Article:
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Why Is Chicken Noodle Soup Good When You're Sick? Experts Explain

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One of the most comforting, soothing things I can think of is inhaling the steam off of a bowl of chicken noodle soup. I'm a huge soup fan no matter what, but it is especially comforting when I'm sick. And now that I'm a parent, I'm ready to serve up chicken noodle soup for any sickness in my house. It's like becoming a mom somehow flips a switch in you to double down on the comfort, nutrition, and healing that a warm bowl of chicken noodle soup brings. But is there science to it, or are we just destined to pull out cans of Campbell's the minute someone sneezes?

"It probably won’t surprise you that your mother knows best, and chicken soup can be helpful when you have a cold. In addition to being a comfort food and reminding you of the warm feelings you had growing up, there is some evidence that it can also be helpful physically," Dr. Miriam Alexander, Medical Director of Employee Health and Wellness at LifeBridge Health in Maryland, tells Romper. "The steam from the soup can assist if you are congested by helping to clear your nasal passages so you can breathe easier more quickly. Chicken soup can also be nutritious, and it can keep you hydrated. Dehydration can be a problem when your body is fighting a cold or the flu." But Alexander says you don't have to stick with chicken noodle soup specifically. "Not to take anything away from mom, but any hot, clear liquid can also be beneficial as well."

When I wake up to my kid's hacking cough in the early morning hours, my first instinct is to stick them in a steamy bathroom to loosen up the mucous that seems to be hanging out inside their nasal passages. The same premise applies when I heat up a giant bowl of chicken noodle soup for them. They'll breathe in that delicious, phlegm-loosening steam and maybe, if I'm lucky, they'll consume a few nutritious calories to help bring them back from the brink of all-consuming illness.

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As it turns out, there are a number of ways to add immune-boosting foods to your classic chicken noodle soup recipe or to pump up the canned variety, according to Angie Weiss, RDN, LDN, and nutrition services director at Wichita Falls Area Food Bank. "Chicken contains the mineral zinc, which is good for your immune system," Weiss tells Romper. She also notes that "Electrolytes and fluids may need to be replenished," and that "chicken noodle soup will contain sodium and lots of broth" which works to add nourishment back into the body.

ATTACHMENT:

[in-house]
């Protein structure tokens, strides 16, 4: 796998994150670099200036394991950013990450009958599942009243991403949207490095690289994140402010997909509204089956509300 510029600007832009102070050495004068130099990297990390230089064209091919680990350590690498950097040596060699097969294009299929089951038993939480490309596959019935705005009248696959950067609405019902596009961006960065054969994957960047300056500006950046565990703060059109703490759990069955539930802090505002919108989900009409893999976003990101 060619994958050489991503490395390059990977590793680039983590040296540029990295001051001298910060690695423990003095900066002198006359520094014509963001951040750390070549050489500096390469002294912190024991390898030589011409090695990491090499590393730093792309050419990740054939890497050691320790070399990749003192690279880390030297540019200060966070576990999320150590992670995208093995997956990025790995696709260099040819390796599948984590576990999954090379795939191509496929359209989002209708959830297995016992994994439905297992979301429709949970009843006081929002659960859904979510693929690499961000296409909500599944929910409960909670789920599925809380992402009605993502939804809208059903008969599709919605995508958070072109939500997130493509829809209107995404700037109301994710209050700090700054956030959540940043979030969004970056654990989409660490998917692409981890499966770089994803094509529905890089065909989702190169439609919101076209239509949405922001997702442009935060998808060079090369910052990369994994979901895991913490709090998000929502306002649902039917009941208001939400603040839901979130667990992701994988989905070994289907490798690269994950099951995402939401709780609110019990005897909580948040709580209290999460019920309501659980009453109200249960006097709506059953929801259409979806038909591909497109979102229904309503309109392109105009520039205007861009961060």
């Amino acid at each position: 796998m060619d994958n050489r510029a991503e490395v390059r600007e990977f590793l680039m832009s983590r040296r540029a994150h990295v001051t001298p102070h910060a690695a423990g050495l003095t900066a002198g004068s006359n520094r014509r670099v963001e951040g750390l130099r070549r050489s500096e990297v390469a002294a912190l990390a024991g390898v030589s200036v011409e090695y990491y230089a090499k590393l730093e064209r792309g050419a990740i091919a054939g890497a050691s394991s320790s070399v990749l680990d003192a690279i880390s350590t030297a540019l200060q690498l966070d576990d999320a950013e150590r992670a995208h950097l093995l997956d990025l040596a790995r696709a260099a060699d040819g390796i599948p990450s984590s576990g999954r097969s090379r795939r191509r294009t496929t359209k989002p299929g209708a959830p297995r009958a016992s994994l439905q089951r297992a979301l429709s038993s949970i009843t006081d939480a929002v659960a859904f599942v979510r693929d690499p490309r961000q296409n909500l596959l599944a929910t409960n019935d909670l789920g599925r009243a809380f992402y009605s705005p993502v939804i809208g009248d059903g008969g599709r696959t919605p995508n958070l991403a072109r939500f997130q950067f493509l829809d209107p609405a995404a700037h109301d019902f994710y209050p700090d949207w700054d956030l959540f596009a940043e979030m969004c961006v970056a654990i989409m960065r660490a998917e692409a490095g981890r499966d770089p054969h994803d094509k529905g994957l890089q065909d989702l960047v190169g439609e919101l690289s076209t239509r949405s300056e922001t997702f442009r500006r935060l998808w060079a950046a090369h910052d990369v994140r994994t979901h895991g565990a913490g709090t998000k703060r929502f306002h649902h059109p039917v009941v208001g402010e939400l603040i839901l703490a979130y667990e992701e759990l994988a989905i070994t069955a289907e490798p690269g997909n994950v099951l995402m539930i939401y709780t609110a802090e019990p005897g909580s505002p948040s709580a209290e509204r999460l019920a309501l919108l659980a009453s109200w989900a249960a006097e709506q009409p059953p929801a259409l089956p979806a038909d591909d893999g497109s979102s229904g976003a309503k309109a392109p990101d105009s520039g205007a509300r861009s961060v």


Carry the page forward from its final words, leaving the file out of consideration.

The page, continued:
To give your soup an extra vitamin A boost, Weiss recommends adding carrots which "helps with skin repair after irritability from excess tissue use on your red, irritated nose." She says that water soluble vitamins B and C are important to replenish during sickness, so try adding whole grain noodles for vitamin B and leafy greens like kale for vitamin C to your chicken noodle soup.

"Consuming warm chicken noodle soup is soothing for a sore throat. When I was little, I used to think it was better to consume cold foods like ice cream when I had a sore throat. I have learned that warm is better," Weiss tells Romper. "Chicken noodle soup is also very plain, which is good when you are sick because smells and tastes may be temporarily altered."

Chicken noodle soup might help soothe and comfort your kids when they're sick, but it is not going to zap the sickness out of your child, so it's also important to note that preventing the spread of illness is key to keeping the rest of your family healthy when one is down for the count. "Two of the most important things you can do to prevent the spread of germs is to cover your cough/sneeze and to keep hand sanitizer handy. If you are suffering from colds, coughs, and sneezes use a tissue or your sleeve to prevent the spray of germs that come from your mouth and nose during these episodes," Dr. Jarret Patton, pediatrician tells Romper. "The people around you will thank you. Furthermore, keeping hand sanitizer 'handy' will allow you to kill those germs that might be sticking to your hands from touching objects like door knobs, elevator buttons, and other common surfaces where germs linger."

Experts:

Dr. Miriam Alexander, Medical Director of Employee Health and Wellness at LifeBridge Health in Maryland

Dr. Jarret Patton 'Doctor Jarret', pediatrician

Angie Weiss, RDN, LDN, nutrition services director, Wichita Falls Area Food Bank